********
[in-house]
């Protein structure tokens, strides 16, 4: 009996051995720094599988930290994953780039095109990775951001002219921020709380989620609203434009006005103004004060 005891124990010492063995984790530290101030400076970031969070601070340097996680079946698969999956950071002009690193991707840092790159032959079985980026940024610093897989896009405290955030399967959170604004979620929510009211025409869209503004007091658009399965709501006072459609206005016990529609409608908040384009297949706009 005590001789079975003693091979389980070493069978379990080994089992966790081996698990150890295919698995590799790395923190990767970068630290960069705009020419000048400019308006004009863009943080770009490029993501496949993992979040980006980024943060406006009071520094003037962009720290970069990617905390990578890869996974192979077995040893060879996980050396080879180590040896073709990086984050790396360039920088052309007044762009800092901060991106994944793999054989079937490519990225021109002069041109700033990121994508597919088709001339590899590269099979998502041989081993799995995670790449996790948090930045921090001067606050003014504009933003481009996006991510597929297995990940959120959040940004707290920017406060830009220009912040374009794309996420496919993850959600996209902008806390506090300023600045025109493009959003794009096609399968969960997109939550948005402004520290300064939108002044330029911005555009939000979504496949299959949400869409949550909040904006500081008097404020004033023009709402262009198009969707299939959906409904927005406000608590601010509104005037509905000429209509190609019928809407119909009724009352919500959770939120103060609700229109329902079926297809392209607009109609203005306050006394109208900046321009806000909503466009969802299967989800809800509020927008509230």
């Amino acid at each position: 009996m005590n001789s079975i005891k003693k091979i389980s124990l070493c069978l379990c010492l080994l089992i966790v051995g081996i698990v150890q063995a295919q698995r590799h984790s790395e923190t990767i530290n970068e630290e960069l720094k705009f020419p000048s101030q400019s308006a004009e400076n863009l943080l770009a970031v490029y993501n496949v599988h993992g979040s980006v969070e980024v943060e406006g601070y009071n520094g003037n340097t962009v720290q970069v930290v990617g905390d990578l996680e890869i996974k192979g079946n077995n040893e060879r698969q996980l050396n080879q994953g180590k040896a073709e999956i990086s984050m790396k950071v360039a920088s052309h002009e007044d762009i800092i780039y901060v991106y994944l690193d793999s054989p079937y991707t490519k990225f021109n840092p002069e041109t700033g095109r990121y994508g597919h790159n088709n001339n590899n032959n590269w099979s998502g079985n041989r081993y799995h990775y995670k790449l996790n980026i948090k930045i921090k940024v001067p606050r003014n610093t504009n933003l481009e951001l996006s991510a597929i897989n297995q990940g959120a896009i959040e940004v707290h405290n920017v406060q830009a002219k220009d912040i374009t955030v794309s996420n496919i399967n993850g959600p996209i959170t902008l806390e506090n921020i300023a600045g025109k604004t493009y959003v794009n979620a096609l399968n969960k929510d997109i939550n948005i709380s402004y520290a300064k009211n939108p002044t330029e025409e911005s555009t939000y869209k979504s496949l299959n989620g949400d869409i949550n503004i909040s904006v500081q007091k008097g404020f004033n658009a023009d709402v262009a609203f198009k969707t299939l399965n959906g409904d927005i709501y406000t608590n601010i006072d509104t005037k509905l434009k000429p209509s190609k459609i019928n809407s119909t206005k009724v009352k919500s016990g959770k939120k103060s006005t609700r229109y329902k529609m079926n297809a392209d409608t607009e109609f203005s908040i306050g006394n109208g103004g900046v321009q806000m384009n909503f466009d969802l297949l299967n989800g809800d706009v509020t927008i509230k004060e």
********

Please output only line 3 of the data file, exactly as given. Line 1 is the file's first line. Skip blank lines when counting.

């Amino acid at each position: 009996m005590n001789s079975i005891k003693k091979i389980s124990l070493c069978l379990c010492l080994l089992i966790v051995g081996i698990v150890q063995a295919q698995r590799h984790s790395e923190t990767i530290n970068e630290e960069l720094k705009f020419p000048s101030q400019s308006a004009e400076n863009l943080l770009a970031v490029y993501n496949v599988h993992g979040s980006v969070e980024v943060e406006g601070y009071n520094g003037n340097t962009v720290q970069v930290v990617g905390d990578l996680e890869i996974k192979g079946n077995n040893e060879r698969q996980l050396n080879q994953g180590k040896a073709e999956i990086s984050m790396k950071v360039a920088s052309h002009e007044d762009i800092i780039y901060v991106y994944l690193d793999s054989p079937y991707t490519k990225f021109n840092p002069e041109t700033g095109r990121y994508g597919h790159n088709n001339n590899n032959n590269w099979s998502g079985n041989r081993y799995h990775y995670k790449l996790n980026i948090k930045i921090k940024v001067p606050r003014n610093t504009n933003l481009e951001l996006s991510a597929i897989n297995q990940g959120a896009i959040e940004v707290h405290n920017v406060q830009a002219k220009d912040i374009t955030v794309s996420n496919i399967n993850g959600p996209i959170t902008l806390e506090n921020i300023a600045g025109k604004t493009y959003v794009n979620a096609l399968n969960k929510d997109i939550n948005i709380s402004y520290a300064k009211n939108p002044t330029e025409e911005s555009t939000y869209k979504s496949l299959n989620g949400d869409i949550n503004i909040s904006v500081q007091k008097g404020f004033n658009a023009d709402v262009a609203f198009k969707t299939l399965n959906g409904d927005i709501y406000t608590n601010i006072d509104t005037k509905l434009k000429p209509s190609k459609i019928n809407s119909t206005k009724v009352k919500s016990g959770k939120k103060s006005t609700r229109y329902k529609m079926n297809a392209d409608t607009e109609f203005s908040i306050g006394n109208g103004g900046v321009q806000m384009n909503f466009d969802l297949l299967n989800g809800d706009v509020t927008i509230k004060e």